Navigate Up

Cancer Center - A-Z Index

#
Q
Y

Print This Page

Renin blood test

The renin test measures the level of renin in blood.

Alternative Names

Plasma renin activity; Random plasma renin; PRA

How the Test is Performed

A blood sample is needed.

How to prepare for the test

Certain medicines may affect the results of this test. Your doctor will tell you if you need to stop taking any medicines. Do not stop any medicine before talking to your doctor.

Medicines that can affect renin measurements include:

  • Birth control pills
  • Blood pressure drugs
  • Medicines that enlarge blood vessels (vasodilators); these are usually used to treat high blood pressure or heart failure
  • Water pills (diuretics)

Eat a normal, balanced diet with moderate sodium content (no more than 3 grams a day) for 3 days before the test.

Be aware that renin level can be affected by pregnancy as well as time of day and body position when blood is drawn.

How the Test will Feel

When the needle is inserted to draw blood, some people feel moderate pain. Others feel only a prick or stinging sensation. Afterward, there may be some throbbing or a slight bruise. These soon go away.

Why the Test is Performed

Renin is a protein (enzyme ) released by special kidney cells when you have a decreased salt (sodium) level or low blood volume.

If you have high blood pressure , your doctor may order a renin and aldosterone test to see if you are sensitive to salt.

Test results can help guide your doctor in choosing the correct medicine. Salt-sensitive patients with high blood pressure associated with low renin levels respond well to diuretic medicines.

Normal Results

Normal values range from 0.2 to 3.3 ng/mL/hour.

Normal value ranges may vary slightly among different laboratories. Some labs use different measurements or test different samples. Talk to your doctor about the meaning of your specific test results.

What Abnormal Results Mean

High levels of renin may be due to:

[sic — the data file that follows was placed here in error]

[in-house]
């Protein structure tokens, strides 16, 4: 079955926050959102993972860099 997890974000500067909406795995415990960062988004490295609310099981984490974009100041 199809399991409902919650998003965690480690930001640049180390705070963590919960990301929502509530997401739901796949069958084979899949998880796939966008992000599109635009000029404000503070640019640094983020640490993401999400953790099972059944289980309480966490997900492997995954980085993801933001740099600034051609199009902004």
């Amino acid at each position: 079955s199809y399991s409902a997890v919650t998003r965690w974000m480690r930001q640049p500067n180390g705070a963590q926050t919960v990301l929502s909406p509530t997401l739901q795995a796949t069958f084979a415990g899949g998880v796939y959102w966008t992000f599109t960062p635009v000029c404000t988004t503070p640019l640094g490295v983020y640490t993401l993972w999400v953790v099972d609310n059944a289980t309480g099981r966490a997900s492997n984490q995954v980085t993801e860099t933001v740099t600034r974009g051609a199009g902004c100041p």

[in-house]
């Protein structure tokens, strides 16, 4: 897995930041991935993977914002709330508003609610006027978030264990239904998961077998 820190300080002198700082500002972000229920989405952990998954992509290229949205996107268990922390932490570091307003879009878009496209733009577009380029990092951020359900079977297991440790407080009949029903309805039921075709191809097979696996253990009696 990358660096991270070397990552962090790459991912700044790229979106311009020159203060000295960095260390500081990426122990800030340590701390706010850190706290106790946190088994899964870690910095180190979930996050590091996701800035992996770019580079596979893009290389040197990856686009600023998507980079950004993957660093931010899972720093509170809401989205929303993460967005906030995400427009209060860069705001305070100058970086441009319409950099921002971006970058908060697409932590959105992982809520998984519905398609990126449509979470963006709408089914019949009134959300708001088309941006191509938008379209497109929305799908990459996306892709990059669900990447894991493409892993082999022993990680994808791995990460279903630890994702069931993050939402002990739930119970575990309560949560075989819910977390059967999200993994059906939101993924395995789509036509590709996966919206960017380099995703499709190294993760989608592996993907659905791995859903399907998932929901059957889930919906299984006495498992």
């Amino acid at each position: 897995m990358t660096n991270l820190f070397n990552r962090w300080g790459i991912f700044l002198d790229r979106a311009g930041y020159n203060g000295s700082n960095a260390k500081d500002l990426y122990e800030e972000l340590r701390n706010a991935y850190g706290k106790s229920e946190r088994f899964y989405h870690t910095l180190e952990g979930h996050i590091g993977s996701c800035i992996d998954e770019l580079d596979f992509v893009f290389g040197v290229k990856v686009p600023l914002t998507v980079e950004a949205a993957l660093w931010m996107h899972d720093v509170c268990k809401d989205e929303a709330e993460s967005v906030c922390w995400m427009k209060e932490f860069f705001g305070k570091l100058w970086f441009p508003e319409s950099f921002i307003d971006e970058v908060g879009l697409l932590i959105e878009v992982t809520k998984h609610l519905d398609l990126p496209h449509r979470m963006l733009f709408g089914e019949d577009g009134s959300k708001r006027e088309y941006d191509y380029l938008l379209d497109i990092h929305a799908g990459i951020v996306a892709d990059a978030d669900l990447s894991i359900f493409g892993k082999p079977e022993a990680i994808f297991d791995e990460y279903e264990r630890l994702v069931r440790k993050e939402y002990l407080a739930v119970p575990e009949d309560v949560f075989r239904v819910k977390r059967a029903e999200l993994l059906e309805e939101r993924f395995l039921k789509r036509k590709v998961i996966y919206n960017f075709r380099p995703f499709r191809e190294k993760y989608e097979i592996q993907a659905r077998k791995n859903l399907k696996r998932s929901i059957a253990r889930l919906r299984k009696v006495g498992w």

Low renin levels may be due to:

  • Adrenal glands releasing too much aldosterone hormone (hyperaldosteronism)
  • High blood pressure that is salt-sensitive
  • Treatment with antidiuretic hormone (ADH)
  • Treatment with steroid medicines that causes the body to retain salt

Risks

Veins and arteries vary in size from one patient to another and from one side of the body to the other. Obtaining a blood sample from some people may be more difficult than from others.

Other risks associated with having blood drawn are slight but may include:

  • Excessive bleeding
  • Fainting or feeling lightheaded
  • Hematoma (blood accumulating under the skin)
  • Infection (a slight risk any time the skin is broken)

References

Blumenfeld JD, Liu F, Laragh JR. Primary and secondary hypertension. In: Taal MW, Chertow GM, Marsden PA, Skorecki K, Yu ASL, Brenner BM, eds. Brenner & Rector's The Kidney. 9th ed. Philadelphia, Pa: Elsevier Saunders; 2011:chap 46.

Gruber HA, Farag AF. Evaluation of endocrine function. In: McPherson RA, Pincus MR, eds. Henry’s Clinical Diagnosis and Management by Laboratory Methods. 22nd ed. Philadelphia, Pa: Elsevier Saunders; 2011:chap 24.

Oh MS. Evaluation of renal function, water electrolytes, and acid-base balance. In: McPherson RA, Pincus MR, eds. Henry’s Clinical Diagnosis and Management by Laboratory Methods. 22nd ed. Philadelphia, Pa: Elsevier Saunders; 2011:chap 14.

Updated: 8/25/2013

David C. Dugdale, III, MD, Professor of Medicine, Division of General Medicine, Department of Medicine, University of Washington School of Medicine. Also reviewed by David Zieve, MD, MHA, Bethanne Black, and the A.D.A.M. Editorial team.


©  UPMC | Affiliated with the University of Pittsburgh Schools of the Health Sciences
Supplemental content provided by A.D.A.M. Health Solutions. All rights reserved.

For help in finding a doctor or health service that suits your needs, call the UPMC Referral Service at 412-647-UPMC (8762) or 1-800-533-UPMC (8762). Select option 1.

UPMC is an equal opportunity employer. UPMC policy prohibits discrimination or harassment on the basis of race, color, religion, ancestry, national origin, age, sex, genetics, sexual orientation, marital status, familial status, disability, veteran status, or any other legally protected group status. Further, UPMC will continue to support and promote equal employment opportunity, human dignity, and racial, ethnic, and cultural diversity. This policy applies to admissions, employment, and access to and treatment in UPMC programs and activities. This commitment is made by UPMC in accordance with federal, state, and/or local laws and regulations.

Medical information made available on UPMC.com is not intended to be used as a substitute for professional medical advice, diagnosis, or treatment. You should not rely entirely on this information for your health care needs. Ask your own doctor or health care provider any specific medical questions that you have. Further, UPMC.com is not a tool to be used in the case of an emergency. If an emergency arises, you should seek appropriate emergency medical services.

For UPMC Mercy Patients: As a Catholic hospital, UPMC Mercy abides by the Ethical and Religious Directives for Catholic Health Care Services, as determined by the United States Conference of Catholic Bishops. As such, UPMC Mercy neither endorses nor provides medical practices and/or procedures that contradict the moral teachings of the Roman Catholic Church.

© UPMC
Pittsburgh, PA, USA UPMC.com